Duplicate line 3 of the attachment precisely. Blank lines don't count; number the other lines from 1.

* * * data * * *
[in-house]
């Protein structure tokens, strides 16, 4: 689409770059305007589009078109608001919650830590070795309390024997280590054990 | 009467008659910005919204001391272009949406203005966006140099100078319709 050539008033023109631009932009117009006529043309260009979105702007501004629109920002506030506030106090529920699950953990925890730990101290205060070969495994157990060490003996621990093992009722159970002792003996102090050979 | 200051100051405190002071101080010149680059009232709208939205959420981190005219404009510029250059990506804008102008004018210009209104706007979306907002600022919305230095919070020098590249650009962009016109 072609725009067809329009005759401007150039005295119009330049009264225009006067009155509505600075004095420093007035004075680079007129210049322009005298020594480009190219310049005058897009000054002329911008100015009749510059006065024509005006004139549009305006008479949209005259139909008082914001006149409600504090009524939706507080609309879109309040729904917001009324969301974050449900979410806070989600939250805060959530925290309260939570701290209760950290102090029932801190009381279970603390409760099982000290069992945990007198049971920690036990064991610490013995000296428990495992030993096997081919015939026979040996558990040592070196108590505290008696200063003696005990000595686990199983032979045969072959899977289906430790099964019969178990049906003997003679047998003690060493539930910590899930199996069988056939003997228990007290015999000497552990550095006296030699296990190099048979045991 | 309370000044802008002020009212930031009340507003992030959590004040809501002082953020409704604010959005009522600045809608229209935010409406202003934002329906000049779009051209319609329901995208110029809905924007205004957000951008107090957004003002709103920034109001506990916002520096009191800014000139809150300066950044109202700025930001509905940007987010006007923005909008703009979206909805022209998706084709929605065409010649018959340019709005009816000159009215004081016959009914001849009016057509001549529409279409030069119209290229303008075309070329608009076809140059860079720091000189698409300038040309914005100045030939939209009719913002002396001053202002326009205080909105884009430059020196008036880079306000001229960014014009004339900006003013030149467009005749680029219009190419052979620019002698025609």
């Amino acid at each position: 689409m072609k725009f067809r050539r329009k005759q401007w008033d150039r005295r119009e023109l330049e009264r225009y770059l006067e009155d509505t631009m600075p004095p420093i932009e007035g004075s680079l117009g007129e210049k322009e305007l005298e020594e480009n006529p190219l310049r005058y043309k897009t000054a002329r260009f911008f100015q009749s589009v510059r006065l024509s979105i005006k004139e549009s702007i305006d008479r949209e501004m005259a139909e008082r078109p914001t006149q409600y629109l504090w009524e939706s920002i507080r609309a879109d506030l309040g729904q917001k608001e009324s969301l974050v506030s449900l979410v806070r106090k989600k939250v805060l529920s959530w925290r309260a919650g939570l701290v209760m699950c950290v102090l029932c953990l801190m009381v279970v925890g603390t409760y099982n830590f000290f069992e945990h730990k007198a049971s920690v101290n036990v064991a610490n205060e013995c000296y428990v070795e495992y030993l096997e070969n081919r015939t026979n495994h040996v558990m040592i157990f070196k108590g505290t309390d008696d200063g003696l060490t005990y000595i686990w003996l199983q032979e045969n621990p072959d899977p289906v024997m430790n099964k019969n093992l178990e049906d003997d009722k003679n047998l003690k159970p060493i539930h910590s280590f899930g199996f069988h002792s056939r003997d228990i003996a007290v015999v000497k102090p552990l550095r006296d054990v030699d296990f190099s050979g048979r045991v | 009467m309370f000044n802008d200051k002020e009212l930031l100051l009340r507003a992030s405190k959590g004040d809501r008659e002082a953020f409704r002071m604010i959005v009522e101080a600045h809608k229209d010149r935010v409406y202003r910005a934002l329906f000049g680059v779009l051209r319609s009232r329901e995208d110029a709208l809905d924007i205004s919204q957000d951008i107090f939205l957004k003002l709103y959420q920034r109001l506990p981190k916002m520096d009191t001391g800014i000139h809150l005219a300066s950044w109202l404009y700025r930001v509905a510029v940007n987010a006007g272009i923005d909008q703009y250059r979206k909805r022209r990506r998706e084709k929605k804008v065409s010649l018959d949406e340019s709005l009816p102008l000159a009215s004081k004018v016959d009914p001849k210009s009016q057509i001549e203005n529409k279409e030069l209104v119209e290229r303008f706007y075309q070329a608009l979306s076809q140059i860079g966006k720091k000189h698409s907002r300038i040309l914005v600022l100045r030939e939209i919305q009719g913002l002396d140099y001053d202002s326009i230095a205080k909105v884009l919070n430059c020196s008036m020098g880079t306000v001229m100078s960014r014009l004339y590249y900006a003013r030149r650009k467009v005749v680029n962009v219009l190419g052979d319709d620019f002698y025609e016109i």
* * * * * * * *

């Amino acid at each position: 689409m072609k725009f067809r050539r329009k005759q401007w008033d150039r005295r119009e023109l330049e009264r225009y770059l006067e009155d509505t631009m600075p004095p420093i932009e007035g004075s680079l117009g007129e210049k322009e305007l005298e020594e480009n006529p190219l310049r005058y043309k897009t000054a002329r260009f911008f100015q009749s589009v510059r006065l024509s979105i005006k004139e549009s702007i305006d008479r949209e501004m005259a139909e008082r078109p914001t006149q409600y629109l504090w009524e939706s920002i507080r609309a879109d506030l309040g729904q917001k608001e009324s969301l974050v506030s449900l979410v806070r106090k989600k939250v805060l529920s959530w925290r309260a919650g939570l701290v209760m699950c950290v102090l029932c953990l801190m009381v279970v925890g603390t409760y099982n830590f000290f069992e945990h730990k007198a049971s920690v101290n036990v064991a610490n205060e013995c000296y428990v070795e495992y030993l096997e070969n081919r015939t026979n495994h040996v558990m040592i157990f070196k108590g505290t309390d008696d200063g003696l060490t005990y000595i686990w003996l199983q032979e045969n621990p072959d899977p289906v024997m430790n099964k019969n093992l178990e049906d003997d009722k003679n047998l003690k159970p060493i539930h910590s280590f899930g199996f069988h002792s056939r003997d228990i003996a007290v015999v000497k102090p552990l550095r006296d054990v030699d296990f190099s050979g048979r045991v | 009467m309370f000044n802008d200051k002020e009212l930031l100051l009340r507003a992030s405190k959590g004040d809501r008659e002082a953020f409704r002071m604010i959005v009522e101080a600045h809608k229209d010149r935010v409406y202003r910005a934002l329906f000049g680059v779009l051209r319609s009232r329901e995208d110029a709208l809905d924007i205004s919204q957000d951008i107090f939205l957004k003002l709103y959420q920034r109001l506990p981190k916002m520096d009191t001391g800014i000139h809150l005219a300066s950044w109202l404009y700025r930001v509905a510029v940007n987010a006007g272009i923005d909008q703009y250059r979206k909805r022209r990506r998706e084709k929605k804008v065409s010649l018959d949406e340019s709005l009816p102008l000159a009215s004081k004018v016959d009914p001849k210009s009016q057509i001549e203005n529409k279409e030069l209104v119209e290229r303008f706007y075309q070329a608009l979306s076809q140059i860079g966006k720091k000189h698409s907002r300038i040309l914005v600022l100045r030939e939209i919305q009719g913002l002396d140099y001053d202002s326009i230095a205080k909105v884009l919070n430059c020196s008036m020098g880079t306000v001229m100078s960014r014009l004339y590249y900006a003013r030149r650009k467009v005749v680029n962009v219009l190419g052979d319709d620019f002698y025609e016109i």